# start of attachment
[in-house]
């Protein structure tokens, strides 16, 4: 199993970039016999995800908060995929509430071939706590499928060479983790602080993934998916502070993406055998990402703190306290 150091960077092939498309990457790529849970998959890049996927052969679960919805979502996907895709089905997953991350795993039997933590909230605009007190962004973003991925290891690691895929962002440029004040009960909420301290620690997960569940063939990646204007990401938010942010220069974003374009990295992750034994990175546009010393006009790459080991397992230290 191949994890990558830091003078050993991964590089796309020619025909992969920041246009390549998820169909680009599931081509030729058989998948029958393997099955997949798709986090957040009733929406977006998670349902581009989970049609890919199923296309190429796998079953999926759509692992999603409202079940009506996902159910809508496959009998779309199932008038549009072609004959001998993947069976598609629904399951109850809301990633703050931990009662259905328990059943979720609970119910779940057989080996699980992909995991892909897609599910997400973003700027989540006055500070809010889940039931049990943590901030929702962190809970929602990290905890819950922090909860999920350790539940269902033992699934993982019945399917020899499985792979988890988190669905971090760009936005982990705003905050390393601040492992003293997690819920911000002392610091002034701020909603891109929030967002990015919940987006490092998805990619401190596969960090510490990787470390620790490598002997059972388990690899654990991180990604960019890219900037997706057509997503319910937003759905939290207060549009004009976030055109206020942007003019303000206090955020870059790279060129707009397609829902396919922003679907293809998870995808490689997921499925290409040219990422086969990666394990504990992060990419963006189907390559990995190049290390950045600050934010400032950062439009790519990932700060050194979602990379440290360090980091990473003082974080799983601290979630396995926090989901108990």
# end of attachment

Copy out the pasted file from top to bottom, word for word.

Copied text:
[in-house]
């Protein structure tokens, strides 16, 4: 199993970039016999995800908060995929509430071939706590499928060479983790602080993934998916502070993406055998990402703190306290 150091960077092939498309990457790529849970998959890049996927052969679960919805979502996907895709089905997953991350795993039997933590909230605009007190962004973003991925290891690691895929962002440029004040009960909420301290620690997960569940063939990646204007990401938010942010220069974003374009990295992750034994990175546009010393006009790459080991397992230290 191949994890990558830091003078050993991964590089796309020619025909992969920041246009390549998820169909680009599931081509030729058989998948029958393997099955997949798709986090957040009733929406977006998670349902581009989970049609890919199923296309190429796998079953999926759509692992999603409202079940009506996902159910809508496959009998779309199932008038549009072609004959001998993947069976598609629904399951109850809301990633703050931990009662259905328990059943979720609970119910779940057989080996699980992909995991892909897609599910997400973003700027989540006055500070809010889940039931049990943590901030929702962190809970929602990290905890819950922090909860999920350790539940269902033992699934993982019945399917020899499985792979988890988190669905971090760009936005982990705003905050390393601040492992003293997690819920911000002392610091002034701020909603891109929030967002990015919940987006490092998805990619401190596969960090510490990787470390620790490598002997059972388990690899654990991180990604960019890219900037997706057509997503319910937003759905939290207060549009004009976030055109206020942007003019303000206090955020870059790279060129707009397609829902396919922003679907293809998870995808490689997921499925290409040219990422086969990666394990504990992060990419963006189907390559990995190049290390950045600050934010400032950062439009790519990932700060050194979602990379440290360090980091990473003082974080799983601290979630396995926090989901108990």